THE FORMER MINISTER for Information and National Orientation, Stephen Asamoah-Boateng was yesterday charged in absentia at an Accra Fast Track High Court for allegedly breaching the Procurement Act.
The Former Minister, affectionately called Asabee, who had been detained since Thursday by officials of the Bureau of National Investigations (BNI), was kept away from court yesterday, but sources said he had been charged together with his wife Zuleika, Frank Agyekum, Chief Director of the Ministry, Mr Sampong and two others with conspiracy to commit crime.
The particulars of offence, according to sources, suggested that the accused persons allegedly conspired to breach the Procurement Act by not following due process in obtaining a contract amounting to GH¢80,600 for renovation works at the Ministry of Information.
Even though six persons have been charged for the offence, only Asabee is being held in custody, raising questions about the motive of his arrest.
His wife, who was in court, did not even know she had been charged alongside her husband.
It was after the case had been adjourned that lawyers informed her on the new development.
According to Dr Anthony Akoto Osei, former Minister of State at the Ministry of Finance and Economic Planning, the wife was yet to get a copy of the charges leveled against her.
All the accused persons are to appear before Justice Charles Quist on Monday morning August 17,009.
Briefing the press about the outcome of an in-camera sitting after several hours of waiting for the arrival of the accused, Peter Okudzeto, one of the counsel for Asabee, disclosed that they could not obtain bail for the accused after the Attorney General charged their client because the judge noted that he was not in court.
According to him, the judge ordered that Mr. Asamoah-Boateng be brought to court on Monday morning for the case to be heard.
This meant that the former minister would spend the weekend in the custody of BNI till Monday morning.
Giving reasons why the accused was not brought to court, Willie Amarfio, another counsel for Asabee, disclosed that information gathered indicated that the BNI officials were bringing the accused to court but half way through, their Director allegedly asked the convoy to return to the headquarters.
He indicated that as at the time of speaking to the press, no reasons had been given as to why that u-turn was made.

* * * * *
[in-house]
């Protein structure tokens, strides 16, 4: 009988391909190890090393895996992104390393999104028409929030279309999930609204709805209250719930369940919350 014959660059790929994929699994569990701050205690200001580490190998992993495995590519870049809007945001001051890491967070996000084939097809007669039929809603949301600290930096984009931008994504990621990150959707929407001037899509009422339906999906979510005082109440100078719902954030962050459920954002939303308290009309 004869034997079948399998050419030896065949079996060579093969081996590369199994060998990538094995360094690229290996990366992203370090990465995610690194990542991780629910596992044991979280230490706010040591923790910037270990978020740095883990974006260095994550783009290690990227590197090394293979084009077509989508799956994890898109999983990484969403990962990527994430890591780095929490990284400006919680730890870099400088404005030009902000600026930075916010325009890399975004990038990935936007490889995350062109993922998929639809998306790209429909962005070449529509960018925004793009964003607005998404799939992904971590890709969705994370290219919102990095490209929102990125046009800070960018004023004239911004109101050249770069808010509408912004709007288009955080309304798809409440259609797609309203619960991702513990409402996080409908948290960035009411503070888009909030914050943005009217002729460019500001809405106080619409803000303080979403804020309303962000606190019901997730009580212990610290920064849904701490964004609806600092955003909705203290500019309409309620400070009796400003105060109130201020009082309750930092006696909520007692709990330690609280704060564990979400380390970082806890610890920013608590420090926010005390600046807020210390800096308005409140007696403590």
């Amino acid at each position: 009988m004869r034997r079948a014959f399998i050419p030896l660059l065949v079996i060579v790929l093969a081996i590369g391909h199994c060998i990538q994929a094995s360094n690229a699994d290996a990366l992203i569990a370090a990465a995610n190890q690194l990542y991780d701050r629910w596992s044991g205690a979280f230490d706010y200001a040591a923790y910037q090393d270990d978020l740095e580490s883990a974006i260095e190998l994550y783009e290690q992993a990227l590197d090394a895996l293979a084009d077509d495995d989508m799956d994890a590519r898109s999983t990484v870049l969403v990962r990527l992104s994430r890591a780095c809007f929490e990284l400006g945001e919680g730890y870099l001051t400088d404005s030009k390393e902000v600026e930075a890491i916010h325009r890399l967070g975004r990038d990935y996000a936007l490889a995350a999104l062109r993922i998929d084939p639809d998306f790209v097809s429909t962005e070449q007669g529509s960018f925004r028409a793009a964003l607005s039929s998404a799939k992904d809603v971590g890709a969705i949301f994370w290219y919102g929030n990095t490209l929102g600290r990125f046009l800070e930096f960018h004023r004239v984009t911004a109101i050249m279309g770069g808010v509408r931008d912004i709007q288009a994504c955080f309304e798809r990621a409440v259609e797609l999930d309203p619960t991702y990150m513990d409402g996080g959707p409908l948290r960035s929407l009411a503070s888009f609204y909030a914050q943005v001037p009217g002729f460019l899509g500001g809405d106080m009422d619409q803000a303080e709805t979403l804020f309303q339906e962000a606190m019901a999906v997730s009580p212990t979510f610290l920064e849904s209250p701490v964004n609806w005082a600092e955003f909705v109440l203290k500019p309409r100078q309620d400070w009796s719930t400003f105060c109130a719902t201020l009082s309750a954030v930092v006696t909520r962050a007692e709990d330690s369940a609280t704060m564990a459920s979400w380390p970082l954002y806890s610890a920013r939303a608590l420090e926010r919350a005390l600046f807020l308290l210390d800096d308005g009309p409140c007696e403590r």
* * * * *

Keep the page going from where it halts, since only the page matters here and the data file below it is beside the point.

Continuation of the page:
Mr. Amarfio however noted that the BNI's failure to bring their client was a ploy for the accused to spend the weekend in cells.
Mr. Amarfio, who noted that Asabee's incarceration was unlawful, disclosed that no warrant was issued for his arrest and therefore pointed out that if “we come on Monday morning and they do not bring him to court, we would apply for a writ of Habeas Corpus to cite the Director of BNI to produce our client in court”.
Counsel disclosed that the charge sheet stated that the accused attempted to commit the crime, meaning the money was still in the coffers of the state. Therefore to him the charges did not make sense and would definitely fail.
Mr. Amarfio was worried that Asabee had not eaten anything since morning, saying it was bad for someone on medication.
He explained that the BNI officials offered the accused food but because he was suspicious of it, he did not accept it, and as a result of this when his family members also brought him food, the BNI officials refused to allow him to take the food.
Some sympathizers of the former minister trooped into the court room around 2:00pm when news went round that the former minister who was on Thursday locked up at the BNI offices, was being arraigned.
After waiting till 3:45 pm without any sign of his coming, the prosecution, led by Anthony Gyanbiby, and defence led by Nene Amegatcher from Sammy Okudzeto Chambers, were called into the judge's chambers.
The crowd who became incensed after waiting for an additional 45 minutes without any signs of Asabee, began shouting, 'This is BNI Sakawa', believing that the action of the BNI was a diversionary tactic to deliberately drive away the supporters from the Headquarters.
Security personnel at the court were not many, but there was a police water cannon vehicle parked at the entrance of the Supreme Court building.
By Mary Anane